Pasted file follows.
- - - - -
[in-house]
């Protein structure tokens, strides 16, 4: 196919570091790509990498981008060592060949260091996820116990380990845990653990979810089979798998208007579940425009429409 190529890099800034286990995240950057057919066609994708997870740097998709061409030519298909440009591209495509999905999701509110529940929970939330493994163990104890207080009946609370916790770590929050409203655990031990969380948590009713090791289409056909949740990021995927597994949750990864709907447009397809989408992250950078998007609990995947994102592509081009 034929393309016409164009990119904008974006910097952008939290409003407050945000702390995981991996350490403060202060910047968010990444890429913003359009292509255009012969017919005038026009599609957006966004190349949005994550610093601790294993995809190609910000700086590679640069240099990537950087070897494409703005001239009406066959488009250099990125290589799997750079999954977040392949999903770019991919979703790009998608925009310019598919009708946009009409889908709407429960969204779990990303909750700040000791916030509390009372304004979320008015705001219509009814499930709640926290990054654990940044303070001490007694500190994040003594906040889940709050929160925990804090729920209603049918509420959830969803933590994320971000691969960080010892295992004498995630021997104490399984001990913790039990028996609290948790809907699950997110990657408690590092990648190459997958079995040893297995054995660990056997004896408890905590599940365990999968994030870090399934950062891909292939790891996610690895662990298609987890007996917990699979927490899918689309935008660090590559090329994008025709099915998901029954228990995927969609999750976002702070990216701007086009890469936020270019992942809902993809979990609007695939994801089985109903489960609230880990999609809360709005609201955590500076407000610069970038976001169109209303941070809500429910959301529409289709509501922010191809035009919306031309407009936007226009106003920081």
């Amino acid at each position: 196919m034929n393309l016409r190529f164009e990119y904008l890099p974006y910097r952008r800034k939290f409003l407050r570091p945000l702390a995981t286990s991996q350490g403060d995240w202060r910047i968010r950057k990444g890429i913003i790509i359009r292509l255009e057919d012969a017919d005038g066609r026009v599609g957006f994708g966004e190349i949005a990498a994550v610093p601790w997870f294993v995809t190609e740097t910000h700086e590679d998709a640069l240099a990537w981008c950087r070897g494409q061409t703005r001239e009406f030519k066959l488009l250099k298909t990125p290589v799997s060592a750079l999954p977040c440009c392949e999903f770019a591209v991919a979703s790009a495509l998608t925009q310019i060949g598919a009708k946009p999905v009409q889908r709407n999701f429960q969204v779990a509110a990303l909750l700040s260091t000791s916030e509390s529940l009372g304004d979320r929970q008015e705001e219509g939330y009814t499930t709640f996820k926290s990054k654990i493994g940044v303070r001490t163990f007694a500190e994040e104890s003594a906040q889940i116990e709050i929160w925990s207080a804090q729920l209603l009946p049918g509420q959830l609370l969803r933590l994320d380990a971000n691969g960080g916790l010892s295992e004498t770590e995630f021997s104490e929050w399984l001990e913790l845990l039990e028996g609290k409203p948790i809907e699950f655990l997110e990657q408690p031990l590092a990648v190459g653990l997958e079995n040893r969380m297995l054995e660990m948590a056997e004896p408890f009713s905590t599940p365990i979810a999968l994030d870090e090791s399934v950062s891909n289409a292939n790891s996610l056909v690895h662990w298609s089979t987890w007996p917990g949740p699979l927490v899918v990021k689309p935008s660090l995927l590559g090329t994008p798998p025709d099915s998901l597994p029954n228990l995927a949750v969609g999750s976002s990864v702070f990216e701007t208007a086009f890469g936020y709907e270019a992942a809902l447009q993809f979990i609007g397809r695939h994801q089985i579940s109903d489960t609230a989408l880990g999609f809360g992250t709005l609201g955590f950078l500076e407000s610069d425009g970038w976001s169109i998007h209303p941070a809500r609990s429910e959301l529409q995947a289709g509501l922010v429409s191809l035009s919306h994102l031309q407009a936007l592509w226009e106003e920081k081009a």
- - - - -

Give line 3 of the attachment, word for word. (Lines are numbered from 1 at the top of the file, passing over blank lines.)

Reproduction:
């Amino acid at each position: 196919m034929n393309l016409r190529f164009e990119y904008l890099p974006y910097r952008r800034k939290f409003l407050r570091p945000l702390a995981t286990s991996q350490g403060d995240w202060r910047i968010r950057k990444g890429i913003i790509i359009r292509l255009e057919d012969a017919d005038g066609r026009v599609g957006f994708g966004e190349i949005a990498a994550v610093p601790w997870f294993v995809t190609e740097t910000h700086e590679d998709a640069l240099a990537w981008c950087r070897g494409q061409t703005r001239e009406f030519k066959l488009l250099k298909t990125p290589v799997s060592a750079l999954p977040c440009c392949e999903f770019a591209v991919a979703s790009a495509l998608t925009q310019i060949g598919a009708k946009p999905v009409q889908r709407n999701f429960q969204v779990a509110a990303l909750l700040s260091t000791s916030e509390s529940l009372g304004d979320r929970q008015e705001e219509g939330y009814t499930t709640f996820k926290s990054k654990i493994g940044v303070r001490t163990f007694a500190e994040e104890s003594a906040q889940i116990e709050i929160w925990s207080a804090q729920l209603l009946p049918g509420q959830l609370l969803r933590l994320d380990a971000n691969g960080g916790l010892s295992e004498t770590e995630f021997s104490e929050w399984l001990e913790l845990l039990e028996g609290k409203p948790i809907e699950f655990l997110e990657q408690p031990l590092a990648v190459g653990l997958e079995n040893r969380m297995l054995e660990m948590a056997e004896p408890f009713s905590t599940p365990i979810a999968l994030d870090e090791s399934v950062s891909n289409a292939n790891s996610l056909v690895h662990w298609s089979t987890w007996p917990g949740p699979l927490v899918v990021k689309p935008s660090l995927l590559g090329t994008p798998p025709d099915s998901l597994p029954n228990l995927a949750v969609g999750s976002s990864v702070f990216e701007t208007a086009f890469g936020y709907e270019a992942a809902l447009q993809f979990i609007g397809r695939h994801q089985i579940s109903d489960t609230a989408l880990g999609f809360g992250t709005l609201g955590f950078l500076e407000s610069d425009g970038w976001s169109i998007h209303p941070a809500r609990s429910e959301l529409q995947a289709g509501l922010v429409s191809l035009s919306h994102l031309q407009a936007l592509w226009e106003e920081k081009a």